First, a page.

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Apple Removes References to CSAM Scanning Feature From Child Safety Website [Update]

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Apple appears to have scrubbed any reference to its controversial Child Safety plans to scan iCloud Photo libraries for Child Sexual Abuse Material (CSAM).

As noted by MacRumors, Apple has removed all mentions of CSAM from its Child Safety website, suggesting its controversial plan to detect child sexual abuse images on iPhones and iPads may hang in the balance following significant criticism of its methods.

Apple in August announced its planned new suite of child safety features, which included a feature to scan users’ iCloud Photos libraries for CSAM. The feature would have used on-device machine learning to warn about sensitive content and to allow parents to play a more informed role in helping their children navigate the world of online communication.

The system used a database of hashes pertaining to known CSAM material, and wouldn’t have involved actually looking at or scanning any user photos, but was met with widespread user outrage and pushback from global figures including Edward Snowden, and various security and privacy experts.

Now, as of December 13, Apple’s Child Safety page now only contains a reference to Communication safety in Messages and expanded guidance for Siri, Spotlight, and Safari Search, the former having debuted on iOS 15 earlier this week.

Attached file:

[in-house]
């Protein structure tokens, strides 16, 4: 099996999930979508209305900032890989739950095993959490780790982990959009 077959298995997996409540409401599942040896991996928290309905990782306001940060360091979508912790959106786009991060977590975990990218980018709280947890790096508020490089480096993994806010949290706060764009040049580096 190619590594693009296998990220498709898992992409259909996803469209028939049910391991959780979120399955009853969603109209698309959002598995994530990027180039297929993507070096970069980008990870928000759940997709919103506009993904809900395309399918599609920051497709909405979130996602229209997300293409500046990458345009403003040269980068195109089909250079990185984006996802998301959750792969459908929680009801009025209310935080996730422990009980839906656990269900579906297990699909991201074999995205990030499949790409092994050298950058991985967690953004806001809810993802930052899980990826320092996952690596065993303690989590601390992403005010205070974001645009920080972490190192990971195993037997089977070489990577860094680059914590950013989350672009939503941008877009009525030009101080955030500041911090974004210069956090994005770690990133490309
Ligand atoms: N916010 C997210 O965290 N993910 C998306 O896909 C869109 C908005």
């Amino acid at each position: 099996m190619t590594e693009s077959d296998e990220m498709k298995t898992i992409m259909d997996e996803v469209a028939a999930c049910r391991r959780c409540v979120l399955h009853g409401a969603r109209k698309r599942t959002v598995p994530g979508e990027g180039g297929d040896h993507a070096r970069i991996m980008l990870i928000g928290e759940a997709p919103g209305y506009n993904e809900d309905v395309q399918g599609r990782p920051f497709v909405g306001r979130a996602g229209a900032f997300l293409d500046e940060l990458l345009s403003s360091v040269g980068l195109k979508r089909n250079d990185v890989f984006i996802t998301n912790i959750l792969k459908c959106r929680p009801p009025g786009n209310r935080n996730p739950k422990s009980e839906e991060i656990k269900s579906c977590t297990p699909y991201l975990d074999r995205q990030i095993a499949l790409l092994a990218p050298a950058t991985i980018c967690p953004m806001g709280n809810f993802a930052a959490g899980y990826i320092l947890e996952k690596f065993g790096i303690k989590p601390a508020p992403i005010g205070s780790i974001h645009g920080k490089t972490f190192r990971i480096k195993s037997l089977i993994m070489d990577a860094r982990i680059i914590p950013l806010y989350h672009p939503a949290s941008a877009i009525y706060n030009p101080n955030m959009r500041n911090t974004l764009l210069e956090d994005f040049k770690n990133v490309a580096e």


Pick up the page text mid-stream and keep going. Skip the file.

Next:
At the time of delay Apple said in a statement “…based on feedback from customers, advocacy groups, researchers and others, we have decided to take additional time over the coming months to collect input and make improvements before releasing these critically important child safety features.”

Update: Apple told The Verge the feature is delayed, not cancelled:

Apple spokesperson Shane Bauer said that the company’s position hasn’t changed since September, when it first announced it would be delaying the launch of the CSAM detection. “Based on feedback from customers, advocacy groups, researchers, and others, we have decided to take additional time over the coming months to collect input and make improvements before releasing these critically important child safety features,” the company’s September statement read.

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